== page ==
I think we all learned new things about ourselves that year. We did things we’d never done before. We relied on each other and explored together.
After a few months we began to look at properties. After much searching, and being rejected from some villages, we settled on an old Hacienda about four miles east of Tlacolula. The structure was little more than four crumbling adobe walls. No roof. The building had served as a warehouse for the Spanish. We reinforced the walls with fifteen tons of hand mixed cement.
We returned to the States and left the building in it’s still very rough state. When we returned to the US, I taught school and Beth (my wife) worked at the University of Texas at Brownsville. We didn’t return until 2003. Beth and I still felt the draw of Oaxaca but were still years from being able to retire.
We began to travel down twice a year. Through those years we made new friendships and became more familiar with the area. In 2007 we committed ourselves to finishing Don Pedrillo and retiring there.
The next few years we sent money down monthly to reconstruct Don Pedrillo. It was exciting to come down and see the advancements.
In all of our years of travel we never encountered a problem with the criminal element. We tried to drive only during the day but did end up driving past dark a few times. We stuck to main roads and tried to travel with other traffic.
Every trip we brought down items for the house. We were lucky in that we could shop for sales or used items. The Christmas before we retired a friend from Oaxaca drove up with his truck and trailer. I met him in Matamoros and drove the truck across where we loaded it and drove it back over. Felipe allowed me to store things in an empty room. When we were ready to retire, Polo came back up with his truck and trailer. His vehicle along with our little pickup moved the last of our things.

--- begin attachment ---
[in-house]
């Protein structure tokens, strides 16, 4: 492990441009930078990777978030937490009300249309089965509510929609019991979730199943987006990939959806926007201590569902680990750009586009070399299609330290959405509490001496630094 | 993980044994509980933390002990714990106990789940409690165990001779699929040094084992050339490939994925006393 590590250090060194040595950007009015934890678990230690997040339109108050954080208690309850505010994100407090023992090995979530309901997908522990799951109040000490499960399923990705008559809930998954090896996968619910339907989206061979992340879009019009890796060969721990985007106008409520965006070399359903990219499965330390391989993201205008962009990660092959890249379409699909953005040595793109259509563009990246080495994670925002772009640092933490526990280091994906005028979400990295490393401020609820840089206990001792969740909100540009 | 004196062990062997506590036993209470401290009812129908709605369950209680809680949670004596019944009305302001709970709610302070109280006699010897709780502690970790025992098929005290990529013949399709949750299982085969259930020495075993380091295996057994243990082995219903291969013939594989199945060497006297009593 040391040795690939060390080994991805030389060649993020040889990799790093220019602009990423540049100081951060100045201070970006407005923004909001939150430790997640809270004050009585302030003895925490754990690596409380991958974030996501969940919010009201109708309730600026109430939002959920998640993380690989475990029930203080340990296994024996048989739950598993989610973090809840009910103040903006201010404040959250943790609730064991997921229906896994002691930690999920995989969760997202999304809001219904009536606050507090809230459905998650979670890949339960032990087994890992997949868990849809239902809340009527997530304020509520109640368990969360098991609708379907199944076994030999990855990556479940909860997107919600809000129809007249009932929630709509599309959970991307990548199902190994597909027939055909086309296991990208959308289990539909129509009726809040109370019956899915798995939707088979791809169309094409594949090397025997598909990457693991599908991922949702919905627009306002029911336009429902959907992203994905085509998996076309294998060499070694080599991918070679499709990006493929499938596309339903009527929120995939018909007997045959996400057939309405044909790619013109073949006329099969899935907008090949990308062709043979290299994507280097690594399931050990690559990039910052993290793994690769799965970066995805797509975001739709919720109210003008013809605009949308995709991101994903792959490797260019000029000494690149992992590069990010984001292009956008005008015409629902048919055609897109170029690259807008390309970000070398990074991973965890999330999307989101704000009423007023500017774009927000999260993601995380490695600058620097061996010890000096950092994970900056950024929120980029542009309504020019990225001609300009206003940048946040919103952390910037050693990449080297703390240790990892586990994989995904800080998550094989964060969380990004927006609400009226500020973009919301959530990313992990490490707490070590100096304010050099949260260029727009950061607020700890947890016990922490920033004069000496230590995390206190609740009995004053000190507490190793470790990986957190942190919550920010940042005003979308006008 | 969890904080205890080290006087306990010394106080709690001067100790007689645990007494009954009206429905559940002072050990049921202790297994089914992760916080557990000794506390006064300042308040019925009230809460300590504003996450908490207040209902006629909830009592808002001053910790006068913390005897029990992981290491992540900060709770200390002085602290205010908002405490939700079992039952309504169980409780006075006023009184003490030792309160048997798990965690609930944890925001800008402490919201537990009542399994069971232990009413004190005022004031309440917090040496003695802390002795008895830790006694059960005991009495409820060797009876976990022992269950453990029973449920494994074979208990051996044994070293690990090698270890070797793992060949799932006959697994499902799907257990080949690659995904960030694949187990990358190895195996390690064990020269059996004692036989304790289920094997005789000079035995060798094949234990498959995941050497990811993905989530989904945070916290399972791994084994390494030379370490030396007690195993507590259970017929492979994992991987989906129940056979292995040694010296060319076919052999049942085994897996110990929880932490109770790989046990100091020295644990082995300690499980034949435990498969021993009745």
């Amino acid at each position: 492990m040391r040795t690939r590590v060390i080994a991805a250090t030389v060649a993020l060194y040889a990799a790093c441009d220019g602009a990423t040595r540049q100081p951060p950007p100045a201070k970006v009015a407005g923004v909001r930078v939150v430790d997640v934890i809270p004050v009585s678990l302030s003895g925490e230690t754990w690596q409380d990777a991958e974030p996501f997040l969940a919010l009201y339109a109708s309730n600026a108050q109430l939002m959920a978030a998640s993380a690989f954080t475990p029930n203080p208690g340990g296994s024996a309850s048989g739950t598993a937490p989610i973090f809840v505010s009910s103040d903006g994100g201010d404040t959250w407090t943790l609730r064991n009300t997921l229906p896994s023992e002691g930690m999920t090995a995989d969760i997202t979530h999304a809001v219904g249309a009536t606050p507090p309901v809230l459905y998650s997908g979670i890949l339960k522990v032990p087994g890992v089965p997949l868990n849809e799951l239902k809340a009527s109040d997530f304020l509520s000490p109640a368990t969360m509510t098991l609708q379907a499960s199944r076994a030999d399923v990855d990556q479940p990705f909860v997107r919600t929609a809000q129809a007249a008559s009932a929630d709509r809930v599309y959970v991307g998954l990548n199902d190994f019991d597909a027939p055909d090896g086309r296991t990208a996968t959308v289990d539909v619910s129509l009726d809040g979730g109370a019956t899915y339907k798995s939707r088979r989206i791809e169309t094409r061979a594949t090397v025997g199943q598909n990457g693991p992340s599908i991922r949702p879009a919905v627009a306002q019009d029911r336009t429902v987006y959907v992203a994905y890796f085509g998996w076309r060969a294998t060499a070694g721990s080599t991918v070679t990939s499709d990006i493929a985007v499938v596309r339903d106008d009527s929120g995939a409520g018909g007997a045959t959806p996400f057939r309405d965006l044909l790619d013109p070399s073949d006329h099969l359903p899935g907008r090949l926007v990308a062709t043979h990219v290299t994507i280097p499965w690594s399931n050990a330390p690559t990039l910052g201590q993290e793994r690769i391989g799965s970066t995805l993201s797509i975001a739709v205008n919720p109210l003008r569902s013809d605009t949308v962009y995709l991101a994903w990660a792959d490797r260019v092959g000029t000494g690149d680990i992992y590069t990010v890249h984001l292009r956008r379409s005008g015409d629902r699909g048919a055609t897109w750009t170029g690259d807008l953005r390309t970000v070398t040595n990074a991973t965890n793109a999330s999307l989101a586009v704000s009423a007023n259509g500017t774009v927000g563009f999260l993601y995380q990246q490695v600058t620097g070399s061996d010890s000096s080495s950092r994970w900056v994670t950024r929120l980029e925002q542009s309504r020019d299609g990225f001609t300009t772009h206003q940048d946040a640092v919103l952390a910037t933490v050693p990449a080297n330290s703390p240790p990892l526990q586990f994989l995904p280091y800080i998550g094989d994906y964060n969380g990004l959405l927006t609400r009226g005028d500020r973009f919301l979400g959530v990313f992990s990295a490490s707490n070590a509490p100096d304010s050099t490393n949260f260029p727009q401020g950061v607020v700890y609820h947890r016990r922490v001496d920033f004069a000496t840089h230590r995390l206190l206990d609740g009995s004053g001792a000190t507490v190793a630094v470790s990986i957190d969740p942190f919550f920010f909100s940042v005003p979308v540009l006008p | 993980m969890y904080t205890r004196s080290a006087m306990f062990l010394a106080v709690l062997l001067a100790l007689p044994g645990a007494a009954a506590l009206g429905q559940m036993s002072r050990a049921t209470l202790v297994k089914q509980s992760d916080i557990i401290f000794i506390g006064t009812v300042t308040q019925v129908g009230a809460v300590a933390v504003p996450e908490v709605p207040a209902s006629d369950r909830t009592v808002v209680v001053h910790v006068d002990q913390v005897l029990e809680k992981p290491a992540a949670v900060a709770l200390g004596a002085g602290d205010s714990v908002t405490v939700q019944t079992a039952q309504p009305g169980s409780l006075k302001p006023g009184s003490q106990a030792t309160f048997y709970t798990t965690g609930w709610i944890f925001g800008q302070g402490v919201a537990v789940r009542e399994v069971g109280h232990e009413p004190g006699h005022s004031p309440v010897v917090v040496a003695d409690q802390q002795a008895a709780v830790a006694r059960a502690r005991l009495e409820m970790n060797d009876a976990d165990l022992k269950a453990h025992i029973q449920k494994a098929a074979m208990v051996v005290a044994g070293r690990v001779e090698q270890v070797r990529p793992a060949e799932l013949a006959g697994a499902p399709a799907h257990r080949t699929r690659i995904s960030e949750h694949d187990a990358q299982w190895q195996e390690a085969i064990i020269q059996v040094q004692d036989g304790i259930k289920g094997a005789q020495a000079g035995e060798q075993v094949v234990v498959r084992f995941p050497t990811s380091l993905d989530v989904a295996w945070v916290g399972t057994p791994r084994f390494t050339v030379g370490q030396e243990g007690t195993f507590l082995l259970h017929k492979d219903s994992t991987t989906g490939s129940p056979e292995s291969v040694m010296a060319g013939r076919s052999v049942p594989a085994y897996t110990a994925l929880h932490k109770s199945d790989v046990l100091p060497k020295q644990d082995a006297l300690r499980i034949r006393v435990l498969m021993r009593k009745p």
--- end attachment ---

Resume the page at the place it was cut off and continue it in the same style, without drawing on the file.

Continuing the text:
I was sixty and Beth was sixty-one when we retired and left the US. We both receive partial retirement from the Texas Retirement System. As soon as we each turned sixty-two, our Social Security kicked in. We’d saved money to finish the house and buy appliances that we hadn’t bought in Brownsville.
We just passed the two-year mark here in Oaxaca. We continue to make improvements inside and out. Presently we are concentrating on our yard. We’ve planted grass and many trees some for shade and some for fruit.
We also spend a lot of time reading and visiting. I suppose we average about two fiestas a month. Beth loves to share American cooked meals with our friends so we often have guests. Our Spanish has improved to the point that simple conversations are easy. No one that worked on the house spoke English. That was challenging. Sometimes things came out a little different than we had planned but part of our retirement was becoming more flexible and less picky.
I don’t believe Mexico is for everyone. It’s different here. If you don’t have or cannot acquire patience, Mexico can be pretty frustrating. We interact very little with other Americans. We could but we chose to be with those who are around us.
The other day Beth and I were talking about hometowns. Both of us agree that Tlacolula has become our hometown. We are still living here on tourist visas so we have to leave the country every six months. We choose to go to the Guatemalan border to renew.
We do miss friends and family. Two of our boys do come down. Facebook, email, and Skype help us keep in touch.
We pay about $35 a month for electricity and about the same for propane. Our food bill is about $350 but we eat well and as I said we entertain a lot. Our truck insurance is about $450 a year. Taxes are almost nonexistent.
Some of my family and friends tell us that we seem to be living in paradise. I don’t know that I would go that far but we do immensely enjoy our lives here. Our home is in the country and the view around our home is beautiful. Strangers do not bother us. If we are living in paradise, it’s because we chose to believe it’s so.
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